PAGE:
Original Articles

By Dr. Shaibu O Bello , Mr. Abdulmalik Shuaibu
Corresponding Author Dr. Shaibu O Bello
Department of Pharmacology, College of Health Sciences, Usmanu Danfodiyo University, - Nigeria 1522
Submitting Author Prof. Shaibu O Bello
Other Authors Mr. Abdulmalik Shuaibu
Department of Biochemistry, Usmanu Danfodiyo University, - Nigeria


Computer assisted drug design, Bioinformatics, Hemoglobin, Malaria, Drug discovery, Docking, Ligand

Bello SO, Shuaibu A. Computer Assisted Design and in- Silica Metabolic Exploration of a Hemoglobin Docking Molecule- Early Steps of a Novel Antiplasmodial Agent. WebmedCentral PHARMACEUTICAL SCIENCES 2010;1(9):WMC00753
doi: 10.9754/journal.wmc.2010.00753
Submitted on: 26 Sep 2010 03:00:08 PM GMT
Published on: 27 Sep 2010 07:11:39 AM GMT


This report presents the early steps in the development of a novel antimalarial agent. Using bio-informatics, human hemoglobin was targeted for docking a ligand at pre-specified regions of its three dimensional structure. Wide ligand search from databases identified atenolol type structures as undesirable ligands that docked close to the heme binding site while Rifampin type structures were identified to dock at the target.  Structure analysis was used to develop a library of potential  ligand and N-[cyclohexyl (pyrrolidine-2-yl) methyl] naphthalene-2-amine was identified as the lead molecule.


The Orphan Drug Discovery Study (ODDS) group of Usmanu Danfodiyo University, Sokoto, Nigeria,  is a research team formed with a vision to discover drugs that utilize novel targets in diseases that are common in developing economies. Some of these diseases are often classified as orphaned because of low commercial interest. The cost of early phase of drug development may be reduced significantly by making use of the high computational powers now obtainable and exploiting database of receptors, enzymes and ligands also available as open resources.  Malaria remains a huge burden on global health and Africa bears over 85% of this burden, which is likely to increase with the on-going evolution of climate [1]. Vector control and drug therapy are the key methods that have been employed to mitigate morbidity and mortality from malaria. Artemisinin congeners and quinine are the more efficacious anti-plasmodia agents but like all previous anti-malarial, reduced sensitivity and resistance are now being reported [2]. Newer anti-malarial with novel mechanism of action are obviously desirable but the poor commercial returns from malaria drug discovery make this of little commercial interest to Pharmaceutical companies.  Our group therefore chose the discovery of anti-malarials as one of its priorities. This thesis reports the early phase of the design of a potential antimalarial molecule.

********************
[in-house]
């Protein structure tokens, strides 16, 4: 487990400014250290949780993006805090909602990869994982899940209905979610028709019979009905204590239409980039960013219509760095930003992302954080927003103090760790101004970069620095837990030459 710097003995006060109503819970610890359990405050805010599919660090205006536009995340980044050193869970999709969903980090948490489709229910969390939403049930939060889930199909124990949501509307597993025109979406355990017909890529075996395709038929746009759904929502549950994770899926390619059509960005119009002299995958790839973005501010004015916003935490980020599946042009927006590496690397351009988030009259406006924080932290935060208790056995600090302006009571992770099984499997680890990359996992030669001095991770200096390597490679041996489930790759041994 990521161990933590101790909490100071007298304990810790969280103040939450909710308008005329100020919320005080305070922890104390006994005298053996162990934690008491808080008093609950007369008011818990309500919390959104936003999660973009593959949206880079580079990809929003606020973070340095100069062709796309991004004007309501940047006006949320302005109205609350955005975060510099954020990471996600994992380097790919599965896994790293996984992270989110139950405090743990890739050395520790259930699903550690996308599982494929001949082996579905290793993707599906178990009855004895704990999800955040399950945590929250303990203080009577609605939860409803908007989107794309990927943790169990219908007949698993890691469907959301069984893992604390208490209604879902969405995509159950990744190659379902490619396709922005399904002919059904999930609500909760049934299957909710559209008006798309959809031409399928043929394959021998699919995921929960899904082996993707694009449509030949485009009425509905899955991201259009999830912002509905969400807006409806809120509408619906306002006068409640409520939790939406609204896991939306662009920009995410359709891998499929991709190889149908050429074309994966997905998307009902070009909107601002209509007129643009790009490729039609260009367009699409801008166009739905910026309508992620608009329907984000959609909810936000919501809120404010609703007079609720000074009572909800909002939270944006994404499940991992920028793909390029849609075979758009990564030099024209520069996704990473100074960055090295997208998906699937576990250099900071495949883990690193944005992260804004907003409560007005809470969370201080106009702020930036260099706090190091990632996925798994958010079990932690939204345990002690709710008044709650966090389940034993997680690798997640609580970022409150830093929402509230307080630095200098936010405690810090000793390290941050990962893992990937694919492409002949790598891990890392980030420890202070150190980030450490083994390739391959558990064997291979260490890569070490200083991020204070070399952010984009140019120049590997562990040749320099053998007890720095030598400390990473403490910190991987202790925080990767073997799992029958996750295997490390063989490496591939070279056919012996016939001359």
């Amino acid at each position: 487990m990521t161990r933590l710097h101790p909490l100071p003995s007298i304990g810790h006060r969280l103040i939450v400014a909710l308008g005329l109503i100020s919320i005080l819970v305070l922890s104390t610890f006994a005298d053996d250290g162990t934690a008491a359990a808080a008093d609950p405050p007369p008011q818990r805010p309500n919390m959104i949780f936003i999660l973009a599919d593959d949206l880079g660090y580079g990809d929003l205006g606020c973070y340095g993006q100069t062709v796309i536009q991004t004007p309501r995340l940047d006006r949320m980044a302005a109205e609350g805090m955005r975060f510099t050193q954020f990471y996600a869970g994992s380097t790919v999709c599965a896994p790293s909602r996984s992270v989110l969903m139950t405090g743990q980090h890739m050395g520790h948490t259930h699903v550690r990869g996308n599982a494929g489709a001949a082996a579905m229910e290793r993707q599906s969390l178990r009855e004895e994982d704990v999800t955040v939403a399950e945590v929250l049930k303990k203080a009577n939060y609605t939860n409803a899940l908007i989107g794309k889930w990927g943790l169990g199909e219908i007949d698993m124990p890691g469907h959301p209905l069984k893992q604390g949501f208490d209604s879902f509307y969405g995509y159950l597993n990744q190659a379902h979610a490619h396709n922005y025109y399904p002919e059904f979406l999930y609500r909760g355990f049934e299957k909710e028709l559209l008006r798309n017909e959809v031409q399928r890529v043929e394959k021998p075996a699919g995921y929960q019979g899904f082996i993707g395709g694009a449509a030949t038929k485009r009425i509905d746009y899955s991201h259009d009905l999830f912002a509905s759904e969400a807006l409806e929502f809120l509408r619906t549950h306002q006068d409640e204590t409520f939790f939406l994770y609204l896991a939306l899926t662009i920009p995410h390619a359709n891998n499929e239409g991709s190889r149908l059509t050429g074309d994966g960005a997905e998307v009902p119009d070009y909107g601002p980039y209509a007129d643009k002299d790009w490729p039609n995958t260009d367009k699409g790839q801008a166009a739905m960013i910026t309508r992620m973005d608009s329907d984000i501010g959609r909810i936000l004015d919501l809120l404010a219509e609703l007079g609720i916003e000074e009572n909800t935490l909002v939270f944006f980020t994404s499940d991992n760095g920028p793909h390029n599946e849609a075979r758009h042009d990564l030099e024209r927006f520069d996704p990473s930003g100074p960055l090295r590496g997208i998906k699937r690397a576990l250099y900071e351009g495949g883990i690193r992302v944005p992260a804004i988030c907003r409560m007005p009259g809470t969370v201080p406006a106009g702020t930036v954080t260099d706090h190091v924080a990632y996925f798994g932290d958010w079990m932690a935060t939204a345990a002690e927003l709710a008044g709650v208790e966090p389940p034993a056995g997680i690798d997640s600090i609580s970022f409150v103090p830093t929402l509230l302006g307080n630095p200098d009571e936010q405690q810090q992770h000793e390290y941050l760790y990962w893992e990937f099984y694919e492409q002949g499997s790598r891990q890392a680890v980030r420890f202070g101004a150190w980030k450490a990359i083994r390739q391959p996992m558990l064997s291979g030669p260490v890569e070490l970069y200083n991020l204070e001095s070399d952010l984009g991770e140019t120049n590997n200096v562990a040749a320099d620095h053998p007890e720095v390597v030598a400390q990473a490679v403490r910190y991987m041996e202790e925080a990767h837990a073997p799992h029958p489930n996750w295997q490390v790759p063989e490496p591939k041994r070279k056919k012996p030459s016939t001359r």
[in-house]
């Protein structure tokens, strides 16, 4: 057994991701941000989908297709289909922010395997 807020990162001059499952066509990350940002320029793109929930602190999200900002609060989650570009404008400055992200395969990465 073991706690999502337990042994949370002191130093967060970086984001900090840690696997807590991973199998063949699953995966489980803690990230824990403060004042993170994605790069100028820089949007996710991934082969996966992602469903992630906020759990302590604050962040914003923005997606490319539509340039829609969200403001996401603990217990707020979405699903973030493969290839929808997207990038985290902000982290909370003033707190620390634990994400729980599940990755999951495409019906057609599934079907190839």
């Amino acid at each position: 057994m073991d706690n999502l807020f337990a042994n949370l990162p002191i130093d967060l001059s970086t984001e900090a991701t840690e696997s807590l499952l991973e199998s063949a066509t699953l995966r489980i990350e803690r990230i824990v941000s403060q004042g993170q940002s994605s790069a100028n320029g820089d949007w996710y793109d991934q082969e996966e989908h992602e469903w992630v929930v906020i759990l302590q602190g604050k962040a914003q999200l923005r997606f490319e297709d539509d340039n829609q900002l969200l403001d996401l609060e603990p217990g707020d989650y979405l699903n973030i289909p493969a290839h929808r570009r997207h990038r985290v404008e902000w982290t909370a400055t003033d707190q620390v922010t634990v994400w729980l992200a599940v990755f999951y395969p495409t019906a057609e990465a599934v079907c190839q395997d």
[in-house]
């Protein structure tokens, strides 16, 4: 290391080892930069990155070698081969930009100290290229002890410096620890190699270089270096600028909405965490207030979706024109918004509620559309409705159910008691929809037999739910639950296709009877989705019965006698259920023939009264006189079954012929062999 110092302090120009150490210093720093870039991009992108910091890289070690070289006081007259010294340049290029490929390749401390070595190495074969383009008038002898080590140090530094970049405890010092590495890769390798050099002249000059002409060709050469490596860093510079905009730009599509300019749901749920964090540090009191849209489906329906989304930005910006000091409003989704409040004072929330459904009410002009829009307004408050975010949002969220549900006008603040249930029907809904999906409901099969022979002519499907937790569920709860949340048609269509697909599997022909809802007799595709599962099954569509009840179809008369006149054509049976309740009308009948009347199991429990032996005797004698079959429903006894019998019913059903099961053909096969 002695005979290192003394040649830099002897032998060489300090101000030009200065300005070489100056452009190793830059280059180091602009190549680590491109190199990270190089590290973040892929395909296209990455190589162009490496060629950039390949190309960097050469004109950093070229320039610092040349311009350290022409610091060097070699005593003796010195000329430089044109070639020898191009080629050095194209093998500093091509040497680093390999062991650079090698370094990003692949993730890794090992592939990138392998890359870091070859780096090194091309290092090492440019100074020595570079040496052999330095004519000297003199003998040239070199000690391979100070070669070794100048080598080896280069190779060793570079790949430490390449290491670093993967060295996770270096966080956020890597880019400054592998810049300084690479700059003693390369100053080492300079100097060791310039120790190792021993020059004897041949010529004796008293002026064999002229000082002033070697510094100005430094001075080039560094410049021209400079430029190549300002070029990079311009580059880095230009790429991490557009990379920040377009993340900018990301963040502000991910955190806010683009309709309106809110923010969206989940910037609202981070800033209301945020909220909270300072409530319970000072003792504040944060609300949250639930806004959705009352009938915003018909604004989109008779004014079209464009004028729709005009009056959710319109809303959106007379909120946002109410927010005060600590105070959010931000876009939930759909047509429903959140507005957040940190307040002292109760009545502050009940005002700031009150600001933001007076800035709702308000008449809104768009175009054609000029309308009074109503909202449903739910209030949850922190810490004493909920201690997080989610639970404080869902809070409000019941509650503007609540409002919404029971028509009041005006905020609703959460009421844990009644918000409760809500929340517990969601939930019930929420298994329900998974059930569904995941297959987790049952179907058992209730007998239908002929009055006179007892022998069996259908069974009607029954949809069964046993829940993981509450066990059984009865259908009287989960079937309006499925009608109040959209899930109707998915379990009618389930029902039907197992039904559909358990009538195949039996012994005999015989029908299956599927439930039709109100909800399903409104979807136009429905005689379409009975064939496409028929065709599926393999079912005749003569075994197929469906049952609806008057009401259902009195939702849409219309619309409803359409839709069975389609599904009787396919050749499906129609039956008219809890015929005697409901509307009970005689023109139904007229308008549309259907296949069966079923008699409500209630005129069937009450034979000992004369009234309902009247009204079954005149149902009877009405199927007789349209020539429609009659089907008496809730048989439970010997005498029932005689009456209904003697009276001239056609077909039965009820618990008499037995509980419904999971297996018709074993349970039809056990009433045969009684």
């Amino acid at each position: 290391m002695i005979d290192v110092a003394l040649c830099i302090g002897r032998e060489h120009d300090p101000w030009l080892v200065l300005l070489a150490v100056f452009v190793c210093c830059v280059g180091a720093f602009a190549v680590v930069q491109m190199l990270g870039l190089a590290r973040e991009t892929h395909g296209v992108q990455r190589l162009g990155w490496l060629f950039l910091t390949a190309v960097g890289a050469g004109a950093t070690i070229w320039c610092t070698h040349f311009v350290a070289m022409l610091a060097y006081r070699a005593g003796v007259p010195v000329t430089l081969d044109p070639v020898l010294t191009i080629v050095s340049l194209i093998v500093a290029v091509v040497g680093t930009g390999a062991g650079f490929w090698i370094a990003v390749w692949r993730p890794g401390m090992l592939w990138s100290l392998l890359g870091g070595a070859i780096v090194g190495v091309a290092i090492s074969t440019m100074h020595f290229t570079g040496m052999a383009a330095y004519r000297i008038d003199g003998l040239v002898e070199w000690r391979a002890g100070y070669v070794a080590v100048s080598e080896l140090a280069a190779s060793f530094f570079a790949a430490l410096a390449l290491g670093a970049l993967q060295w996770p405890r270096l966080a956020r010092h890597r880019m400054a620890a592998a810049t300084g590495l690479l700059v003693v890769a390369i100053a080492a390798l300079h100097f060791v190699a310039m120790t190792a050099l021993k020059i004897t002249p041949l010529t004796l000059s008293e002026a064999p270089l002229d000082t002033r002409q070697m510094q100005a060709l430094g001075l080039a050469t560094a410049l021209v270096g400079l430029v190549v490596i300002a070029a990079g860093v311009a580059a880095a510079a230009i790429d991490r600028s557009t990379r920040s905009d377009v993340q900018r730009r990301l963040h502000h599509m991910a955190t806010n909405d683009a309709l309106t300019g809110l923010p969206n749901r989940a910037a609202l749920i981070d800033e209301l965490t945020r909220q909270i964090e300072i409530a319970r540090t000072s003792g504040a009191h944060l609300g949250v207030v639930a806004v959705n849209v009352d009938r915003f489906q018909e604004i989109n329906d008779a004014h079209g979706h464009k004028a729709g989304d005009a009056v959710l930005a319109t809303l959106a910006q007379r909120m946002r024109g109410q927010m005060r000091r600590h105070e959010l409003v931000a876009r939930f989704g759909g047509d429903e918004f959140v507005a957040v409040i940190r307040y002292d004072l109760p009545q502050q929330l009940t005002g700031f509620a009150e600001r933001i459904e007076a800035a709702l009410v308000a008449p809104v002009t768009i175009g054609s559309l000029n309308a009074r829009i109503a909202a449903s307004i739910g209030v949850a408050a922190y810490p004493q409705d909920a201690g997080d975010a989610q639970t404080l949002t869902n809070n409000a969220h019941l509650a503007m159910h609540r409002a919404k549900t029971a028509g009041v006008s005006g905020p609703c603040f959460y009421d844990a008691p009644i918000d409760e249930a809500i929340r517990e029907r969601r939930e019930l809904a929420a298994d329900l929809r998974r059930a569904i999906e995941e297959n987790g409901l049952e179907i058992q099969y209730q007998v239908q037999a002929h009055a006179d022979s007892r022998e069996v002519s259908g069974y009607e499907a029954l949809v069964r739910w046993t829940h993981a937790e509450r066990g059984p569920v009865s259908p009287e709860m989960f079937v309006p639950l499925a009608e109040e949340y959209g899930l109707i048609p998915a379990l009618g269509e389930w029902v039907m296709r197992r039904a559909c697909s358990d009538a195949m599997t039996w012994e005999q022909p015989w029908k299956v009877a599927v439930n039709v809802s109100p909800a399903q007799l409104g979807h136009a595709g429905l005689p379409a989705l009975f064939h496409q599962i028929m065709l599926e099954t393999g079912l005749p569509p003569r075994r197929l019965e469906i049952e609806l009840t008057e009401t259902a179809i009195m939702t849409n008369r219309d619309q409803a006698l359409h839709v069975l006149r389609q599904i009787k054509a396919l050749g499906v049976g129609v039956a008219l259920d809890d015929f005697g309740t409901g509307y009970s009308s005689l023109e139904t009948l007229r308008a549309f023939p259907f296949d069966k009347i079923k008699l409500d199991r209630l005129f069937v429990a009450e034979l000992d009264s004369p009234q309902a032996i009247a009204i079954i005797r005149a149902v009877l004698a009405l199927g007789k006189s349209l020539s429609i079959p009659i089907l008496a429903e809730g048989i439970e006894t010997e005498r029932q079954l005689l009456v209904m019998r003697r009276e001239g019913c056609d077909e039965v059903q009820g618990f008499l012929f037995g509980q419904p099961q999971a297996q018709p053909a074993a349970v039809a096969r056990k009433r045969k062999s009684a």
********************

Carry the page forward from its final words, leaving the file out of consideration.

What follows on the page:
Target identification: The pre-erythrocyte cycle of the plasmodium falciparum (and plasmodium malarie) is a non-redundant unidirectional process that is target-rich. The parasite is particularly vulnerable at the erythrocytes stage because it would be essentially harmless to man without this stage. The red cell cycle produces about 6-32 merozoites per red cell per day [3]. Interrupting this cycle appears a reasonable target. Parasite entry and metabolism are obvious options but the unique nature of erythrocyte membrane is not yet fully elucidated and current knowledge of intra-erythrocyte parasite metabolism is far ahead of entry mechanism. For successful intra-erythrocytic asexual reproduction, 70-80% of resident hemoglobin is consumed [3] though only a fraction of the amino acids are utilized [4].It appears that the excess digestion prevents premature red cell lysis [5, 6]. Though, available successful anti-malarial exploit hemoglobin -digestion pathway of parasite, none has attempted at focusing on the globin part. The protein, globin, portion could be vulnerable targets because parasite reproduction is not efficient in patients with genetic abnormalities of the globin protein. Although the precise mechanism by which heamoglobinopathies ameliorate malaria is unknown, it is obviously linked to non-fatal perturbation of the globin molecule as a result of mutation [7]. Hemoglobin was therefore chosen as the drug target on the hypothesis that docking a small molecule within the tetramer of globin in hemoglobin well away from the active heme site should not affect oxygen carrying capacity but may perturb its utility to plasmodia parasite for development. The challenge was therefore to identify a docking site in the hemoglobin globule and use its molecular characteristic to design a ligand.